The enormity of passwords one has to maintain is inversely proportional to the excitement level in creating new accounts that require them. Either that or:
- Use a base passphrase and tailor it according to the site being logged into.
- Simply reuse the same password – a practice highly discouraged and should be stopped.
- Use a password manager to generate and maintain strong passwords.
There is a compelling case to use the third option: It removes the major burden of doing the first two options and in their place, just a single password to maintain. As to what comprises a good password manager, will be left to one’s preference. Having said that, what I consider relevant features are the following:
- Has cross-platform support: Linux, Mac OS X, and Windows.
- Does not require installation. Therefore, along with the password database, can be carried around in a USB flash drive and can run in non-admin mode.
- Strong database encryption.
- Preferably an open-source application.
These four points are covered by KeePass (Windows) in combination with its fork KeePassX (Linux and Mac OS X). I am using both to at least demonstrate the point regarding cross-platform as KeePassX is a fork. The database compatibility though between the two applications is with KeePass 1.xx and KeePass 0.4.x, therefore I stick with those releases.
Installing on Windows
KeePass has a different installer for Portable Mode and it came with a zip file. All it needed was to unzip it to a directory on the USB flash drive.
Installing on Linux
KeePassX does not have a compiled binary for Fedora so it has to be built from source. I used my just-recently configured Fedora 14 as the build box. Fig. 1 shows the mounted USB flash drive where it would eventually be installed.
There were very a few things that need resolving along the way as the Linux box is practically devoid of relevant development tool-chain. The following are the items that were encountered during the build process:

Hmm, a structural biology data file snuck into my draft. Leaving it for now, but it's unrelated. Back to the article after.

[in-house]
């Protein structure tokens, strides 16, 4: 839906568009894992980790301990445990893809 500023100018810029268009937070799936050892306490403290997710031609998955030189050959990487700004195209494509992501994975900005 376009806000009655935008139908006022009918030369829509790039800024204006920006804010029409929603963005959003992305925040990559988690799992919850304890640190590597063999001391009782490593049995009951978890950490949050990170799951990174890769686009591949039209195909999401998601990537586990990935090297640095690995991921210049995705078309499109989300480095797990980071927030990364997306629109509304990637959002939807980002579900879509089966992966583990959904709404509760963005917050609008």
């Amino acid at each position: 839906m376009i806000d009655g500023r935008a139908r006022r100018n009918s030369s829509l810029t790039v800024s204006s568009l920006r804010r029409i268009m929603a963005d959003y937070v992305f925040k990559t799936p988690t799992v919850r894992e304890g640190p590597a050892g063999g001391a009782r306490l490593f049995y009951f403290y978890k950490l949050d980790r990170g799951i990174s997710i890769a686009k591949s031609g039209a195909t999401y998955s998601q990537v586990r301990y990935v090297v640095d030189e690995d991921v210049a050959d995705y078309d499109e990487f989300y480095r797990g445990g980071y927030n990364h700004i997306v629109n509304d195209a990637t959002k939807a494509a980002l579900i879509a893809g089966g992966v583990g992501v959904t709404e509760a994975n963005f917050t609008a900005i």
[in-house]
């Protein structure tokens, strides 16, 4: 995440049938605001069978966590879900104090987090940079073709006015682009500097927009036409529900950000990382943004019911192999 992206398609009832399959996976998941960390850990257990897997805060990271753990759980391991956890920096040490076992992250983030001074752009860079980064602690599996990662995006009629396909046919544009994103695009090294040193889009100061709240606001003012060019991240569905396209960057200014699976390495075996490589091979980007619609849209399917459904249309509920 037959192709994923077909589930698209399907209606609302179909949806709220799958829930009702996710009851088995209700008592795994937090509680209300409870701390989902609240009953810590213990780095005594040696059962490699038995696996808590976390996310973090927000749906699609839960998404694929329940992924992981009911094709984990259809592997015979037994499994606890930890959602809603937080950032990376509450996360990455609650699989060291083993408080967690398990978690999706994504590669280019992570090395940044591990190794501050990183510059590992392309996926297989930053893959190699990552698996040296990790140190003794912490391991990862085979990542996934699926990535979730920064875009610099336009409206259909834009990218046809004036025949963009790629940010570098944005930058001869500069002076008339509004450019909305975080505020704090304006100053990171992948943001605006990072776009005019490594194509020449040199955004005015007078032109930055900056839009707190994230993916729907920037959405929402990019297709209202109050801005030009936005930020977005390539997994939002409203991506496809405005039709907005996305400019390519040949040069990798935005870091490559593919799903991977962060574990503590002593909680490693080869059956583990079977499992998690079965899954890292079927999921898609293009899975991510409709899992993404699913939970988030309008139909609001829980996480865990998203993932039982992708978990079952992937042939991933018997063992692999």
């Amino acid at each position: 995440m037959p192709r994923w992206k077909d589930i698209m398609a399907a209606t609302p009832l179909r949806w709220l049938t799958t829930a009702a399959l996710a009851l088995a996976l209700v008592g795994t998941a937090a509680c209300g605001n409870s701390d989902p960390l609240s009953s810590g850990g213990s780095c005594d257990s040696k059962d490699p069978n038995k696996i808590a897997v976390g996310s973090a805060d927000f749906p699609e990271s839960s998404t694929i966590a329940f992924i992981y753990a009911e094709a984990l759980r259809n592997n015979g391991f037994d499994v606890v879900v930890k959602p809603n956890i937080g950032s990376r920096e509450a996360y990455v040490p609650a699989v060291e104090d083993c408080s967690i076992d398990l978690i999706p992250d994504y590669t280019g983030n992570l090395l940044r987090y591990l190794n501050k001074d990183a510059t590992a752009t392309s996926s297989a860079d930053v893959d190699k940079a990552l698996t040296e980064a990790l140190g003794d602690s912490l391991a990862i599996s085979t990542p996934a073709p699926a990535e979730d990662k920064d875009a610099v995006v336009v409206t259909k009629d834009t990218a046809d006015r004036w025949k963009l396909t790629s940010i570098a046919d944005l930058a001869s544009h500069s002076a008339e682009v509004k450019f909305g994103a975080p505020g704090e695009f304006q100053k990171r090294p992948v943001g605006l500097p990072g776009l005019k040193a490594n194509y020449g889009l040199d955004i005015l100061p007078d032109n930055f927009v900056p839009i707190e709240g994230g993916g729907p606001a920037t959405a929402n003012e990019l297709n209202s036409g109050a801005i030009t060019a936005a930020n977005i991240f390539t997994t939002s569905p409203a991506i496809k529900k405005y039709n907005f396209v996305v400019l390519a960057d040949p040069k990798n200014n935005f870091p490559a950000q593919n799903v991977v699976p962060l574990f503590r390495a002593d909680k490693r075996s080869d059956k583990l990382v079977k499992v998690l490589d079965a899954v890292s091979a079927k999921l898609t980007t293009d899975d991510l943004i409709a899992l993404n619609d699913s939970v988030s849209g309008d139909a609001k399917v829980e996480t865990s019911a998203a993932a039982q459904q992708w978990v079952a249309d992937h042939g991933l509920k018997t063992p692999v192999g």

INSTALLreadme file requires
qmake-qt4 PREFIXis an option to install directly to a preferred directory. For this I used
qmake-qt4 PREFIX=/media/<usb_flash_drive>as seen on Fig. 1.
- The build requires
- During the build process, an X header file missing error occurred. Electing not on precision installation for X development, I just did
sudo yum groupinstall "X Software Development". That should install everything X but the kitchen sink.
make install afterwards. This installs the binary on the directory specified by
Installing on Mac OS X
Installing on Mac is a drag-n-drop operation. Fig. 2 shows the installation from the
KeePassX-0.4.3.dmg installer to the USB flash drive, whose volume is mounted as
NO NAME. Note that the volume already shows three installations: a Linux, Mac OS X, and Windows.
The User Interface
Fig. 3 shows the built KeePassX binary on Linux.
Fig. 4 shows Mac OS X KeePassX:
Fig. 5 shows Windows KeePass:
The password generator utility is itself a nice utility which can be accessed from the menu directly. This is handy when generating a quick password without intending to save it to the database. Fig. 6 shows the password generator utility.
The Final (Pass)word
I use three kinds of platforms on a daily basis: Linux, Mac OS, and Windows, and I use all of them to access different sites. Having KeePass/KeePassX (on my USB flash drive) eliminated the need for mental gymnastics remembering my passwords for each site. I only have to remember the one password to open my KeePass/KeePassX key database. I have to add though that before transitioning to KeePass, it took me a while to memorise the single password I planned to use on it. I only committed to using KeePass when I was absolutely sure I was able to remember the password to it. After being comfortable with the password, I changed all relevant login passwords generated from KeePass and never looked back ever since.